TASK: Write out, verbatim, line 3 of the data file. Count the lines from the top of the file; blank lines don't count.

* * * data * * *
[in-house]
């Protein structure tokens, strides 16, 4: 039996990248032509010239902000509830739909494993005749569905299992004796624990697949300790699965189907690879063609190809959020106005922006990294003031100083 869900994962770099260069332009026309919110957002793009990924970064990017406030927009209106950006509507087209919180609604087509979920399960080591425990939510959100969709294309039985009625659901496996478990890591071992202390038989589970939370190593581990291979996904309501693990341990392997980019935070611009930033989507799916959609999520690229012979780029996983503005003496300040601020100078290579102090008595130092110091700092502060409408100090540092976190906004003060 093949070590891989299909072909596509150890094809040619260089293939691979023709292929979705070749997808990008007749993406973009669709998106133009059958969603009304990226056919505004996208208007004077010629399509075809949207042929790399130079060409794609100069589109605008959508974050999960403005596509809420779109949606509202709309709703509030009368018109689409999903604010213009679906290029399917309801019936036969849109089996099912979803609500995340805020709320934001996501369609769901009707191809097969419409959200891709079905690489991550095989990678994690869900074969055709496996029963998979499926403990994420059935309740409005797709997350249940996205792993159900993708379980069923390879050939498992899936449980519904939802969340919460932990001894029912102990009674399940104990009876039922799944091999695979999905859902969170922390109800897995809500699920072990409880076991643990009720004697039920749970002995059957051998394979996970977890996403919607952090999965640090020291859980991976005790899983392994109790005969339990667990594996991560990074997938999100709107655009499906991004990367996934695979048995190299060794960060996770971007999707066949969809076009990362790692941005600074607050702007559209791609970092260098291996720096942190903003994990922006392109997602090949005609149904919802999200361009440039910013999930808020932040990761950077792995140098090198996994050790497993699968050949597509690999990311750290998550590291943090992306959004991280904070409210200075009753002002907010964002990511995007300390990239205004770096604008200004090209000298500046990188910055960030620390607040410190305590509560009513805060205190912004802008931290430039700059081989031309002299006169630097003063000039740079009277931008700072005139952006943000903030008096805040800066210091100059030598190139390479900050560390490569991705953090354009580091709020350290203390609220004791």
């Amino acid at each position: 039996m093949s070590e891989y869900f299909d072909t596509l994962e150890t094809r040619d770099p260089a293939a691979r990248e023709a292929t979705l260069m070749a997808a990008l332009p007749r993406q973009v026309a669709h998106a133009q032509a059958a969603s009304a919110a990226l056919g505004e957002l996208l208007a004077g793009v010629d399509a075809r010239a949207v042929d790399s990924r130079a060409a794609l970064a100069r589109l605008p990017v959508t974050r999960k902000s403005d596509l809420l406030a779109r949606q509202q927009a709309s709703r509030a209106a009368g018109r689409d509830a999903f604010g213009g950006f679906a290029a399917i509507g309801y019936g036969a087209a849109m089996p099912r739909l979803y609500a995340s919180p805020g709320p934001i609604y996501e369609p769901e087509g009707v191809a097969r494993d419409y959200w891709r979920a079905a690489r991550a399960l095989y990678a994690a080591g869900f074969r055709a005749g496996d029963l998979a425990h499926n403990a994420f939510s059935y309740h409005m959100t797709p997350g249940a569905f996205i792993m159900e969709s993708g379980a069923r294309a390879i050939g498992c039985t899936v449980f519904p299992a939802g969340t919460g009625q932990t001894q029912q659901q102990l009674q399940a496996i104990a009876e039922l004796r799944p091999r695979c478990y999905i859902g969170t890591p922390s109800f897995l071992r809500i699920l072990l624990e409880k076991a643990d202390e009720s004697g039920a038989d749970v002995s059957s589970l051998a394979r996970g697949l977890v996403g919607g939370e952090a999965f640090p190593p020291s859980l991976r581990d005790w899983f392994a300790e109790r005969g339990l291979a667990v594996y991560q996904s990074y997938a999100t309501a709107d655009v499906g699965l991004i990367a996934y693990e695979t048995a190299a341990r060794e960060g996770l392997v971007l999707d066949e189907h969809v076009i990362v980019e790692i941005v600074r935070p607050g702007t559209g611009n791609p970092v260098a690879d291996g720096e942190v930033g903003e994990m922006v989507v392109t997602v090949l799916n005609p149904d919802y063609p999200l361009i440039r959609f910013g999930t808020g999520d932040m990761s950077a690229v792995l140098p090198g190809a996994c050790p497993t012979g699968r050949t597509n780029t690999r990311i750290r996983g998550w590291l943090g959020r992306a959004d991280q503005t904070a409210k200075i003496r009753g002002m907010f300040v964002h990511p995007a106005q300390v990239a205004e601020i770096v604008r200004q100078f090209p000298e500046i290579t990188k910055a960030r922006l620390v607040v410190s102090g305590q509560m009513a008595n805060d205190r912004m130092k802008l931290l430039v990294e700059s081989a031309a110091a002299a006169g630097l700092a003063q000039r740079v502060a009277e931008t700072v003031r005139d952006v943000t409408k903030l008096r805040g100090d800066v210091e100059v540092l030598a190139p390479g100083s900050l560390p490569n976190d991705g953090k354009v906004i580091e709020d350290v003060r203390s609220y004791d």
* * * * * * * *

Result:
């Amino acid at each position: 039996m093949s070590e891989y869900f299909d072909t596509l994962e150890t094809r040619d770099p260089a293939a691979r990248e023709a292929t979705l260069m070749a997808a990008l332009p007749r993406q973009v026309a669709h998106a133009q032509a059958a969603s009304a919110a990226l056919g505004e957002l996208l208007a004077g793009v010629d399509a075809r010239a949207v042929d790399s990924r130079a060409a794609l970064a100069r589109l605008p990017v959508t974050r999960k902000s403005d596509l809420l406030a779109r949606q509202q927009a709309s709703r509030a209106a009368g018109r689409d509830a999903f604010g213009g950006f679906a290029a399917i509507g309801y019936g036969a087209a849109m089996p099912r739909l979803y609500a995340s919180p805020g709320p934001i609604y996501e369609p769901e087509g009707v191809a097969r494993d419409y959200w891709r979920a079905a690489r991550a399960l095989y990678a994690a080591g869900f074969r055709a005749g496996d029963l998979a425990h499926n403990a994420f939510s059935y309740h409005m959100t797709p997350g249940a569905f996205i792993m159900e969709s993708g379980a069923r294309a390879i050939g498992c039985t899936v449980f519904p299992a939802g969340t919460g009625q932990t001894q029912q659901q102990l009674q399940a496996i104990a009876e039922l004796r799944p091999r695979c478990y999905i859902g969170t890591p922390s109800f897995l071992r809500i699920l072990l624990e409880k076991a643990d202390e009720s004697g039920a038989d749970v002995s059957s589970l051998a394979r996970g697949l977890v996403g919607g939370e952090a999965f640090p190593p020291s859980l991976r581990d005790w899983f392994a300790e109790r005969g339990l291979a667990v594996y991560q996904s990074y997938a999100t309501a709107d655009v499906g699965l991004i990367a996934y693990e695979t048995a190299a341990r060794e960060g996770l392997v971007l999707d066949e189907h969809v076009i990362v980019e790692i941005v600074r935070p607050g702007t559209g611009n791609p970092v260098a690879d291996g720096e942190v930033g903003e994990m922006v989507v392109t997602v090949l799916n005609p149904d919802y063609p999200l361009i440039r959609f910013g999930t808020g999520d932040m990761s950077a690229v792995l140098p090198g190809a996994c050790p497993t012979g699968r050949t597509n780029t690999r990311i750290r996983g998550w590291l943090g959020r992306a959004d991280q503005t904070a409210k200075i003496r009753g002002m907010f300040v964002h990511p995007a106005q300390v990239a205004e601020i770096v604008r200004q100078f090209p000298e500046i290579t990188k910055a960030r922006l620390v607040v410190s102090g305590q509560m009513a008595n805060d205190r912004m130092k802008l931290l430039v990294e700059s081989a031309a110091a002299a006169g630097l700092a003063q000039r740079v502060a009277e931008t700072v003031r005139d952006v943000t409408k903030l008096r805040g100090d800066v210091e100059v540092l030598a190139p390479g100083s900050l560390p490569n976190d991705g953090k354009v906004i580091e709020d350290v003060r203390s609220y004791d």